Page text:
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Mackey's scrap metal makes holiday treasure

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By Chris Sardelli

At first glance, nothing seems to be out of place in Gonzie Mackey’s assembly workshop.
Various hammers, pliers and screwdrivers line the walls, while assorted bicycle parts are strewn about the room.
With a wrench in hand, Mackey tightens the bolts connecting a bicycle wheel to a metal frame and everything seems in order.
But for Mackey, a Lancaster City Councilman and owner of Gonzie & Son Assembly Shop, that couldn’t be further from the truth.
It was about 10:30 a.m. on Nov. 8, when Mackey arrived at his shop on Great Falls Highway and noticed something awry. Almost three dozen old bicycles he had fixed up and cleaned to give as Christmas gifts to families in need were missing.
“I realized all my bikes, the parts and some other things, like lawnmowers, were taken from my business where I stored them. This basically leaves me with nothing,” Mackey said. “This year, I had a list of people and had about 30 bikes ready to go.”
He said the bikes, mopeds, push mowers and assorted parts were stolen from the wooded area behind his shop sometime between Nov. 4 and 6.
In an incident report he filed that day with the Lancaster County Sheriff’s Office, he estimated the value of the stolen items at $2,150.
Mackey said the investigator assigned to the case began calling up local recycling centers, on the chance that the bikes were sold as scrap.
“(A recycling center employee) told him what happened and the guy said someone brought up a slew of them,” Mackey said.
In total, several hundred pounds of items were brought to a scrap yard in exchange for $94.50, the report said.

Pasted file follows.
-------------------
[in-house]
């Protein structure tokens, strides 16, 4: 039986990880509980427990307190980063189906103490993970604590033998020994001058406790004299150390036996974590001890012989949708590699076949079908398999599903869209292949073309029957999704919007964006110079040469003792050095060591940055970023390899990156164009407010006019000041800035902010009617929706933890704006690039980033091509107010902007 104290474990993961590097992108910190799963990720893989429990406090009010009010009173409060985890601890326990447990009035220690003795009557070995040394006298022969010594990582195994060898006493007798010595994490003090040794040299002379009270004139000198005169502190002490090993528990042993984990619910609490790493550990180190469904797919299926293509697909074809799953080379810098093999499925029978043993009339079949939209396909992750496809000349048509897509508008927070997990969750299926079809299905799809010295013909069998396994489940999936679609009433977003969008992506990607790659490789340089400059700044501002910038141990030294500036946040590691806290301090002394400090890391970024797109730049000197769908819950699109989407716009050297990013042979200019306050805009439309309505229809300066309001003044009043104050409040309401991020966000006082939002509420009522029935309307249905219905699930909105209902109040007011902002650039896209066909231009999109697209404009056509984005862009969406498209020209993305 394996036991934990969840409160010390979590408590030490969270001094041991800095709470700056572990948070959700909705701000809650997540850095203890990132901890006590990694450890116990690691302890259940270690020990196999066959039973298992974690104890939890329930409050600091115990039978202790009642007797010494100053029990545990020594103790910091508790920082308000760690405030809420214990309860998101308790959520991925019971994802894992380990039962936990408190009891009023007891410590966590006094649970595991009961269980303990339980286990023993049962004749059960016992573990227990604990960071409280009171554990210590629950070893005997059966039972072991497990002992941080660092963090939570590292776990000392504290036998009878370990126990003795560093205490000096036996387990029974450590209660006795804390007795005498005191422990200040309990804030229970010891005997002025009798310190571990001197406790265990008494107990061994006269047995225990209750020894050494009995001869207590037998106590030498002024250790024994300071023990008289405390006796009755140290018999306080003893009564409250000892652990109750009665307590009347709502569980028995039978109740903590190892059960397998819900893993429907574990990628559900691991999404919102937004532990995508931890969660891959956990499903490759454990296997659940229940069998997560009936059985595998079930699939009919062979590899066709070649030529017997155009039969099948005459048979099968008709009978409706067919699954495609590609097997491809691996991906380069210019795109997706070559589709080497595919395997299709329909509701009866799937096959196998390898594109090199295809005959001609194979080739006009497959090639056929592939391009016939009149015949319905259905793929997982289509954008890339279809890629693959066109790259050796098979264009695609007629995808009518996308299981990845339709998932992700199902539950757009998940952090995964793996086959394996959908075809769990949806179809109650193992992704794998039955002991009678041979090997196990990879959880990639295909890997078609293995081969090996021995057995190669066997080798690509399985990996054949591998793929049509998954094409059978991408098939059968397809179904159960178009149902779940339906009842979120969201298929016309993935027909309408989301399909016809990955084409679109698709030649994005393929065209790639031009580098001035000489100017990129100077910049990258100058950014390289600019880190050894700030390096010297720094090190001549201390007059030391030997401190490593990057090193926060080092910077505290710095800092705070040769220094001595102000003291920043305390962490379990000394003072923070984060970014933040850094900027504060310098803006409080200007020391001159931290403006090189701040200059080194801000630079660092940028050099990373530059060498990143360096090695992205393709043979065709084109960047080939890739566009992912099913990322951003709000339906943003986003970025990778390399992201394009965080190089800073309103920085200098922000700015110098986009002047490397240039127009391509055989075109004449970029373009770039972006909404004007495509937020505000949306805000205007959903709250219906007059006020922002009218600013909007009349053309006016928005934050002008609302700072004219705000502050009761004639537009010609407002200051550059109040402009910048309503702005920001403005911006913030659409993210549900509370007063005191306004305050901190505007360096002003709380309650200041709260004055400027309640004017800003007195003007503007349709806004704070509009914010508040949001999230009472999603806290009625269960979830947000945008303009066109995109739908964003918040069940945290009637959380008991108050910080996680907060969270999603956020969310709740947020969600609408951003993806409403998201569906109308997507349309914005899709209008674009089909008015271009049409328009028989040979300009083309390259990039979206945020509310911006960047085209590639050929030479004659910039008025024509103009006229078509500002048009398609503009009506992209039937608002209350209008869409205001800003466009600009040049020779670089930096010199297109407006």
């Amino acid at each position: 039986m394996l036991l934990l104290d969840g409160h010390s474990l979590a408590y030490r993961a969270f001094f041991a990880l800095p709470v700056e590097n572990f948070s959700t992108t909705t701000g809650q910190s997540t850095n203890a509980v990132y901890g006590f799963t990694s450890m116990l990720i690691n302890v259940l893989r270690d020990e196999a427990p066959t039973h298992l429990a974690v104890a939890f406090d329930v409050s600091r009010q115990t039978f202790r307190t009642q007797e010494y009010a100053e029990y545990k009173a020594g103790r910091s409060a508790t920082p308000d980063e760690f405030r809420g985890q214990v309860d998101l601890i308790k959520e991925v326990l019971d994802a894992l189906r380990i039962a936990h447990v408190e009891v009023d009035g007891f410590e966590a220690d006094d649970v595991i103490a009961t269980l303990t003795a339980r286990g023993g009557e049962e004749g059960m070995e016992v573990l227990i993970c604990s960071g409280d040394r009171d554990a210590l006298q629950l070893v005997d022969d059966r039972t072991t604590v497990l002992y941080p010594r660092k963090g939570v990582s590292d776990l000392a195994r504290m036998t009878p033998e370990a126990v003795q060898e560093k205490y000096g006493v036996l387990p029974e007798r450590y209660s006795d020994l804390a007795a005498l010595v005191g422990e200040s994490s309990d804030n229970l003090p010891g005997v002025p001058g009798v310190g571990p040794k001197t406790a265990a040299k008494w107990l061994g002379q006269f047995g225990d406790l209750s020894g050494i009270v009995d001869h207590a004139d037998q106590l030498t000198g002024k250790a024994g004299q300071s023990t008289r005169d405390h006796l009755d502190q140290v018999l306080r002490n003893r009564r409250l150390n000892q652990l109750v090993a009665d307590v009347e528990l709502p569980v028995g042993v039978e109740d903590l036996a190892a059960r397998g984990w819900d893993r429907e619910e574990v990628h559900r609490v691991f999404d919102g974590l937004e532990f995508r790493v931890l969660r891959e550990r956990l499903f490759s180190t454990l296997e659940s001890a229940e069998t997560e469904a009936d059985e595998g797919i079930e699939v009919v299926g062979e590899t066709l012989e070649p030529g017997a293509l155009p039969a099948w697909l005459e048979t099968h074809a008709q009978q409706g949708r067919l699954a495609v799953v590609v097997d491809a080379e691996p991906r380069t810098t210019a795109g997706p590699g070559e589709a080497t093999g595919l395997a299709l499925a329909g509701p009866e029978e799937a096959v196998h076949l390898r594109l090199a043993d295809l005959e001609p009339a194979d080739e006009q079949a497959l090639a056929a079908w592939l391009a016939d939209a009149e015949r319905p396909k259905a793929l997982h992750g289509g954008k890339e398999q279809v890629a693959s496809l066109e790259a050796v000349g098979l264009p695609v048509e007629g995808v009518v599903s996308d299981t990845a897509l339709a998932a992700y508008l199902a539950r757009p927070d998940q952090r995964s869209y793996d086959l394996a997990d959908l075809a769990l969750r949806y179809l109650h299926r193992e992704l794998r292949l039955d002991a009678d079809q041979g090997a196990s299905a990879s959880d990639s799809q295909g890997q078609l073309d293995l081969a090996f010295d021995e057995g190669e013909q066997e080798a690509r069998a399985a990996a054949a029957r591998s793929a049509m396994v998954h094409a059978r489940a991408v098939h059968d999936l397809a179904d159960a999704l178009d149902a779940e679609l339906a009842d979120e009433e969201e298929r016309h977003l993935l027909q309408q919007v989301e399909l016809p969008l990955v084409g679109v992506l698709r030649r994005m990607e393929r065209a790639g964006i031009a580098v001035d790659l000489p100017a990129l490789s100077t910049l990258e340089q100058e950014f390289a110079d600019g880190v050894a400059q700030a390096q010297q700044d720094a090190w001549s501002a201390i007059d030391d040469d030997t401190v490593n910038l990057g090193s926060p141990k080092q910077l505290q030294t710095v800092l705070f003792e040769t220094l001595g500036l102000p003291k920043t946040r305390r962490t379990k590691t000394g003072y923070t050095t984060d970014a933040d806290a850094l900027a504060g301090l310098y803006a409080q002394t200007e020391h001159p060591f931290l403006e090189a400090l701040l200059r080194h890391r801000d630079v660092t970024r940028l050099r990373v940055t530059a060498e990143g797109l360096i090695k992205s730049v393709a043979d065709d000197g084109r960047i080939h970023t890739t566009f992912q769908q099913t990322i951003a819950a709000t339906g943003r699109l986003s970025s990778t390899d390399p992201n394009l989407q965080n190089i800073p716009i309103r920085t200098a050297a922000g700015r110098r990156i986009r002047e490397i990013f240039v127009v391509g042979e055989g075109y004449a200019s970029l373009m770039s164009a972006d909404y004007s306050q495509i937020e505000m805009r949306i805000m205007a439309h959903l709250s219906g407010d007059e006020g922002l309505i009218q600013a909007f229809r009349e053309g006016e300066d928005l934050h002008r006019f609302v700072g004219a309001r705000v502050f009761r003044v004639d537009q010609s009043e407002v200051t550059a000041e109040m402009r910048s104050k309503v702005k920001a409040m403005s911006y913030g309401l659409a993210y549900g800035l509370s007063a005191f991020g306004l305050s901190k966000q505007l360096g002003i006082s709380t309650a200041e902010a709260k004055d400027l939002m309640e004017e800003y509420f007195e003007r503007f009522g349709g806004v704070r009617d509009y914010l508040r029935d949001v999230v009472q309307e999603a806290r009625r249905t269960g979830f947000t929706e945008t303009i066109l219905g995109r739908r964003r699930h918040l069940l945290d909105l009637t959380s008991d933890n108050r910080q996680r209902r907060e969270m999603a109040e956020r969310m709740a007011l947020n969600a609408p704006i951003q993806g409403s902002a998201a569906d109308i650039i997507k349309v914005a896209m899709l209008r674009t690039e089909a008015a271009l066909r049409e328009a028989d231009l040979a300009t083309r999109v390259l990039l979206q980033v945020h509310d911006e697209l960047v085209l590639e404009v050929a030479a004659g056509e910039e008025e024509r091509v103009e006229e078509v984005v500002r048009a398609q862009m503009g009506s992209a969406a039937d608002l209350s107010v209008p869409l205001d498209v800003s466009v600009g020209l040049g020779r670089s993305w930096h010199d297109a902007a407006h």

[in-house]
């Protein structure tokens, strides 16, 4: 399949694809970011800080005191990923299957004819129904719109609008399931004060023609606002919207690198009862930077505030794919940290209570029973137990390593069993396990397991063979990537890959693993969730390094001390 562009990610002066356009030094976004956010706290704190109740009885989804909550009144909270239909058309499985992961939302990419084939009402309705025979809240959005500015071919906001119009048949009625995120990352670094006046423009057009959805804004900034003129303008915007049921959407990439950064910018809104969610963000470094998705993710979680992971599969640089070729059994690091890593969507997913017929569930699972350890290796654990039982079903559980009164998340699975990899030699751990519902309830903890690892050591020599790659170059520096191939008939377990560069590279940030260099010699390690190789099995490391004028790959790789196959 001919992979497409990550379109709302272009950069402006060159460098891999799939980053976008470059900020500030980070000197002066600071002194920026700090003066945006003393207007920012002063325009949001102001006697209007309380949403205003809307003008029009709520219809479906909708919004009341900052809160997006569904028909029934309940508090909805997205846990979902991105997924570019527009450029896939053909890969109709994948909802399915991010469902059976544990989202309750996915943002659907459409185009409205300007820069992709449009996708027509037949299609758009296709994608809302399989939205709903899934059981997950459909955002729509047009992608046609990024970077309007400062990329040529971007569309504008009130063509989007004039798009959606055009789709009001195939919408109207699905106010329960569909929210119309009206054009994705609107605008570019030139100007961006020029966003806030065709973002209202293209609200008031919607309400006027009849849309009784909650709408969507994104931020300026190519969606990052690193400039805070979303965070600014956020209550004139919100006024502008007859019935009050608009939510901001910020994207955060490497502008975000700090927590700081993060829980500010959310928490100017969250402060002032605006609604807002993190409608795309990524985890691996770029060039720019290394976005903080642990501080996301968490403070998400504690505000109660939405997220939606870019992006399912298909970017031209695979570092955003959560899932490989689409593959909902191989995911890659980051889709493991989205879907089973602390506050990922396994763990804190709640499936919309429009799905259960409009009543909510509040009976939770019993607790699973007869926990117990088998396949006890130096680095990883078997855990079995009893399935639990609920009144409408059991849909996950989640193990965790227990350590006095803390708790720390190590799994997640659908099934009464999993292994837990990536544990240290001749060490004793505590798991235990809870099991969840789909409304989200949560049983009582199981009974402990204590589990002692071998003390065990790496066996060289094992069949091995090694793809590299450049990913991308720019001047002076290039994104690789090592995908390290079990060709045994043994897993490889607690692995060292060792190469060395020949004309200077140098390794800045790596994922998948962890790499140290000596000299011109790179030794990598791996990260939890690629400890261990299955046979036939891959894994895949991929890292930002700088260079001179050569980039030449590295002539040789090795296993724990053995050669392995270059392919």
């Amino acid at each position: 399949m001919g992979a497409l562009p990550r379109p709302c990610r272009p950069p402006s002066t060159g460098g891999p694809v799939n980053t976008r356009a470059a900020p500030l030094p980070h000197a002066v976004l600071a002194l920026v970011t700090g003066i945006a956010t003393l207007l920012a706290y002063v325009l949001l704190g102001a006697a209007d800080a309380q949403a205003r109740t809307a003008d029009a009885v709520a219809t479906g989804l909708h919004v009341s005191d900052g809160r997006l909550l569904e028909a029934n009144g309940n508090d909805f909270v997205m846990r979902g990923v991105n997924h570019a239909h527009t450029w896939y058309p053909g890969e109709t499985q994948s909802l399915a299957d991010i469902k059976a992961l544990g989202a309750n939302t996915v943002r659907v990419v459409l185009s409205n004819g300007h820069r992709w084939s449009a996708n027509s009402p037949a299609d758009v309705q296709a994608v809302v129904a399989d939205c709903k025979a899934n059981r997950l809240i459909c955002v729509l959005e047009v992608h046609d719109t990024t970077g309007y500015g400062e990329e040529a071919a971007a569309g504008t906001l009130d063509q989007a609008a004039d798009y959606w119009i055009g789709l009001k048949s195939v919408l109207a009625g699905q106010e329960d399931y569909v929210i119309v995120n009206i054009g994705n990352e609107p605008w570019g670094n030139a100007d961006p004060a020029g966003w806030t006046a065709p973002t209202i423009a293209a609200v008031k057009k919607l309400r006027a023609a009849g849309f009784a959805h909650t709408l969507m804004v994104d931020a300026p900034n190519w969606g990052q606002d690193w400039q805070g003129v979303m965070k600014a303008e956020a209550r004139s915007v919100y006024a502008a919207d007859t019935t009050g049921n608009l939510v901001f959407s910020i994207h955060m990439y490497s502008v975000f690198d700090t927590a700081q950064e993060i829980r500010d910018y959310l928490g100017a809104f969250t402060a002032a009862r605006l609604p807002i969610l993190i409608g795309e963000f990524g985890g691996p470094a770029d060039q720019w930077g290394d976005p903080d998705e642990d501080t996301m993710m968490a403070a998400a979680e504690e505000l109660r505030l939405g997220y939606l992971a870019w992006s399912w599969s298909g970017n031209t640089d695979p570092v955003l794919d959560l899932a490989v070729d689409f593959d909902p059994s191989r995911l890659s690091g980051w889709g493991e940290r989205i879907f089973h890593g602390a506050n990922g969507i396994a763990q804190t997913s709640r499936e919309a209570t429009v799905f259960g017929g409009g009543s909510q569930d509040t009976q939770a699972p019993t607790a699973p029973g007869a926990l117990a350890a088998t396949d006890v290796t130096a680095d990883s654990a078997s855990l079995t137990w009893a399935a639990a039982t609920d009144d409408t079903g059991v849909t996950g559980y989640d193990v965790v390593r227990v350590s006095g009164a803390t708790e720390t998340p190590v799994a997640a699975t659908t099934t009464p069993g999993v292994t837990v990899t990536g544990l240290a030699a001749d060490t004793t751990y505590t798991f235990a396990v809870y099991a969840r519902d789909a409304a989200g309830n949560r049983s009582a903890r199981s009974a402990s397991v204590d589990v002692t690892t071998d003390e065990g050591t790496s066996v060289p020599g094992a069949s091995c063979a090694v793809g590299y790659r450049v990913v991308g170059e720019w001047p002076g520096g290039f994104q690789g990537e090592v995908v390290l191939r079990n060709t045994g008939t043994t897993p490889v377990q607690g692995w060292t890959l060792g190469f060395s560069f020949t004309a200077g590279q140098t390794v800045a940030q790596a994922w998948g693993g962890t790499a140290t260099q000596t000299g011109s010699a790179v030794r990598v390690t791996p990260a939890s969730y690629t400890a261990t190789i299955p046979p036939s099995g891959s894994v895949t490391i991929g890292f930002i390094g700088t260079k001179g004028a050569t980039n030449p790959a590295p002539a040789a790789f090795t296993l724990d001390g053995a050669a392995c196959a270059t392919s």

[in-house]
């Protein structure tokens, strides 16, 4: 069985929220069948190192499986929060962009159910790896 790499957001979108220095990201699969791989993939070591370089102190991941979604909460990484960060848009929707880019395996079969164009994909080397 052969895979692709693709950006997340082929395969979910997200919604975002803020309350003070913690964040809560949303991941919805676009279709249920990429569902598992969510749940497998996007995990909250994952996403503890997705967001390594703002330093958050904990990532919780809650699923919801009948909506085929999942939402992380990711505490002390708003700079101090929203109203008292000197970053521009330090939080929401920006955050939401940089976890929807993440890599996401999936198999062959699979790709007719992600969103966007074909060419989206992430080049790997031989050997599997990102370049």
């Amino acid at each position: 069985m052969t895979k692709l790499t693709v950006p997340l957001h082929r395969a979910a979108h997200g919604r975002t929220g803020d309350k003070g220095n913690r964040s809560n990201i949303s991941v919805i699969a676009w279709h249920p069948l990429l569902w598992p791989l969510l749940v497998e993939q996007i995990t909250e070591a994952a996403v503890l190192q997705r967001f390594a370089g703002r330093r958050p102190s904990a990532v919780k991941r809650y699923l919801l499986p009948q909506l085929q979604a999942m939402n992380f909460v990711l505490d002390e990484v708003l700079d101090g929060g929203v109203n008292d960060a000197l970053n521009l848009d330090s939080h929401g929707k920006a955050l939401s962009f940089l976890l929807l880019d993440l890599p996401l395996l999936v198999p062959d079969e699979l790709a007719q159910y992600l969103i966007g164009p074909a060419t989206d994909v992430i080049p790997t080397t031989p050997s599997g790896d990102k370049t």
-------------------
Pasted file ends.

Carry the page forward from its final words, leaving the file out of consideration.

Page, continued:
Through interviews with several people, the investigator eventually narrowed down a suspect, Danny Nelson, 45, 430 Clinton Ave., who is now wanted on the charge of petit larceny, said Lancaster County Sheriff’s Office Maj. Matt Shaw.
The investigator soon learned Nelson had asked a man he knew to pick up the items, and that man sent one of his employees to transfer the items to the recycling center.
Shaw said neither of those men knew the items were stolen and have not been charged in the case.
During the investigation, Mackey had a chance to speak to Nelson directly about the crime.
“He (Nelson) told me he was very sorry for taking the bikes and scraps for the bikes. He admitted he did do it. He said ‘I’m so sorry I did something like that to you. If I would have known it was you, I wouldn’t have done it,’” he said. “I wanted to give him the benefit of doubt because people have had hard times.”
“I said God gives us all choices to make in life and the choice you made is the choice you have to deal with consequences on. He said ‘you’re right,’” he said.
Hoping for a positive resolution, Mackey initially agreed to let the man work off the debt, but after that fell through, he decided to press charges against Nelson.
On Friday, Shaw said Nelson had yet to be arrested on the charge.
“We’re still showing the warrant as active, so he hasn’t been found,” Shaw said.
Four little angels
Mackey said the charges mean nothing if he can’t find a way to help the families on his list.
“To this guy it was scrap for him to make a few dollars, but it was treasure to me and it was a miracle for some families at Christmas,” Mackey said.
In order to make sure those miracles still come true, Mackey has helped set up several drop-off locations throughout the city, including his assembly shop and both the Lancaster fire and police departments, where residents can donate used or new bikes.
“I wouldn’t normally ask anyone for this, but if you’ve got any old bikes, or even if it’s a part that can be used on a bike, you can drop it off. If some local churches or local businesses want to sponsor a bike, that could work too,” he said.
Despite the loss of his bikes, Mackey said it didn’t take long for him to be reminded about the true meaning of Christmas from his four grandchildren, ages 8, 10, 11 and 12.
“I told them what we had to give this year was gone. All four of them came back to me and said ‘paw-paw, since all the bikes got stolen, that means the kids won’t get anything for Christmas,’” he said.
“Then they said the kids can have their bikes,” Mackey said. “I felt like I was surrounded by four little angels and I felt like even though all this stuff was going on, it was going to be OK.”

Contact reporter Chris Sardelli   at (803) 416-8416